What Is Erythritol?
Erythritol is a type of carbohydrate known as a sugar alcohol, or polyol, and occurs naturally in many fruits and vegetables. Food companies manufacture erythritol through fermentation of glucose.
Erythritol looks like sugar and tastes like sugar but is considered calorie-free. Many people on keto and low-carb diets eat products sweetened with erythritol as do people with diabetes who are looking for a substitute for regular table sugar that does not boost blood sugar levels.
The U.S. Food and Drug Administration (FDA) approved erythritol as an artificial sweetener in 2001.
While erythritol sweetener may seem like the answer for people looking to lose a few pounds or adhere to dietary restrictions, new research casts doubt on the artificial sweetener’s safety.
Study Finds Link Between Erythritol and Cardiovascular Event Risk
A study, published in the journal Nature Medicine by researchers from Cleveland Clinic’s Lerner Research Institute, found a connection between erythritol and higher rates of heart attack and stroke.
The researchers discovered that the artificial sweetener promoted clotting in the blood. When a blood clot breaks off, it can advance to the heart and cause a heart attack or to the brain and cause a stroke.
“Our studies show that when healthy volunteers consumed an artificially sweetened beverage with an amount of erythritol observed in many processed foods, markedly elevated levels in the blood are observed for days — levels well above those observed to enhance clotting risks.“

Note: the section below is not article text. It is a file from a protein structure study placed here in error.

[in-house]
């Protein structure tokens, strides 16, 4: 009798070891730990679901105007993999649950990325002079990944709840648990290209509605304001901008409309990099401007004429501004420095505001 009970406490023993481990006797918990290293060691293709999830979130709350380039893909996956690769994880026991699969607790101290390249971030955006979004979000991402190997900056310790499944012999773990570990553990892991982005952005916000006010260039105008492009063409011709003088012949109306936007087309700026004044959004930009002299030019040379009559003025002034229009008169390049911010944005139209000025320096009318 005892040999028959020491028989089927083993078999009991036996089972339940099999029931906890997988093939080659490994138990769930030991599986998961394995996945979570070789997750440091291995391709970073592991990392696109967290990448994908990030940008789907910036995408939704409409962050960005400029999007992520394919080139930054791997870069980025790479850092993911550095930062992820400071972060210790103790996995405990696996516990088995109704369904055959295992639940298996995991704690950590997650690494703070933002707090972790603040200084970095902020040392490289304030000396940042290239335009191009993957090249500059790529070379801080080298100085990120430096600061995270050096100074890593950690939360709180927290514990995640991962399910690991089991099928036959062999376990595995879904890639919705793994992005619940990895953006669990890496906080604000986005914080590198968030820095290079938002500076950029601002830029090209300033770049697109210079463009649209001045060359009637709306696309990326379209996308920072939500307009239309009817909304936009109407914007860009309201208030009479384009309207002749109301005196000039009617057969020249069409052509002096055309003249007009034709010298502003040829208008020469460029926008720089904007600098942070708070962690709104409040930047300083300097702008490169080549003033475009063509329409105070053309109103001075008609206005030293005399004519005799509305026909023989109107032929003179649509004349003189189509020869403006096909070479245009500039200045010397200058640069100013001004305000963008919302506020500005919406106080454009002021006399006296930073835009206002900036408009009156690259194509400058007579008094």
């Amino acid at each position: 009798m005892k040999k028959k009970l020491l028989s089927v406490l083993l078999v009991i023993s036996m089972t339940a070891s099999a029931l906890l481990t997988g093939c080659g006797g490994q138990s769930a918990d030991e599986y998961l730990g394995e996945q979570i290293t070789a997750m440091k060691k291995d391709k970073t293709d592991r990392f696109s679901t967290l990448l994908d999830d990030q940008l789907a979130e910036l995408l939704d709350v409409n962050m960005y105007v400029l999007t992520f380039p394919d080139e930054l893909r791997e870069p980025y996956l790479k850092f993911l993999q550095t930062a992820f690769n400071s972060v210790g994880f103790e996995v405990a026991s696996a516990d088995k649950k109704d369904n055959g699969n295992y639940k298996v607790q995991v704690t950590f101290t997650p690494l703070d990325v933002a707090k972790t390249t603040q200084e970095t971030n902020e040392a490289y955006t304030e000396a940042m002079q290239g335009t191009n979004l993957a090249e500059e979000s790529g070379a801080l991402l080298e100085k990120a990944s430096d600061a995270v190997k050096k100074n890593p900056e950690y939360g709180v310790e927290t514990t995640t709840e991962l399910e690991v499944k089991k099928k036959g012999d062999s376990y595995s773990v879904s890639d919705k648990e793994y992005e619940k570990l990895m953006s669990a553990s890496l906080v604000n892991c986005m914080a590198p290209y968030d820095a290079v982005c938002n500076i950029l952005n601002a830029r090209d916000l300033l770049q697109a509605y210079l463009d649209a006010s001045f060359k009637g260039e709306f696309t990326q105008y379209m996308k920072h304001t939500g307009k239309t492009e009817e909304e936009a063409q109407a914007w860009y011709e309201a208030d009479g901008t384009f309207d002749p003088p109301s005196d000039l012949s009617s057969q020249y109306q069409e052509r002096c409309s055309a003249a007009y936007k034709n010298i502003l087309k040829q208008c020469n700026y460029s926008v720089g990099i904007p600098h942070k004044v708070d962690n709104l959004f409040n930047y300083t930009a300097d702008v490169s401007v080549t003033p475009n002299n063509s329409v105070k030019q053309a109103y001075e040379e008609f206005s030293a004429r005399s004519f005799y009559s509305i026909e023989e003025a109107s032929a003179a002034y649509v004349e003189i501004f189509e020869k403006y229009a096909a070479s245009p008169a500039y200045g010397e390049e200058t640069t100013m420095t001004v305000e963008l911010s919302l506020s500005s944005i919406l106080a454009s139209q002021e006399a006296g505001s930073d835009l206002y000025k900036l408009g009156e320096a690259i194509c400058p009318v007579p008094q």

Dr. Stanley Hazen, M.D., PhD, lead researcher
They also found that people with certain health conditions like diabetes or existing heart disease were two times more likely to have a heart attack or stroke if they had the highest levels of erythritol in their blood.
Keep in mind that this is one study and that researchers continue to examine the health risks and long-term effects of erythritol and other artificial sweeteners.
If you or a loved one has been diagnosed with a heart condition or had a heart attack or stroke after consuming the artificial sweetener erythritol, you may qualify for an erythritol lawsuit.
What Products Contain Erythritol?
Many food products marketed to people looking to lose weight or follow specific diets such as keto, low-carb, or diabetes friendly diets contain erythritol.
Products that may contain erythritol include:
- Artificial sweeteners such as monk fruit, Lakonta, Splenda, Swerve, and Truvia
- Baked goods
- Ice cream
- Soft drinks and sports drinks
- Toothpaste and mouthwash
This is not a complete list. Many products labeled as “keto,” “low calorie,” “zero calorie,” or “zero sugar” often contain the sugar substitute erythritol.
Additionally, consumers can purchase pure erythritol — either granulated or powdered — to use as a sweetener.
It’s important to note that food manufacturers are not required to list sugar alcohols like erythritol on nutrition labels.
This is not the first time that erythritol has been the subject of legal scrutiny.
In 2014, food corporation Cargill Inc. paid $6.1 million to settle four class-action lawsuits alleging that it misled consumers by marketing the sugar substitute Truvia as “natural.” Truvia contains stevia extract Reb-A and erythritol.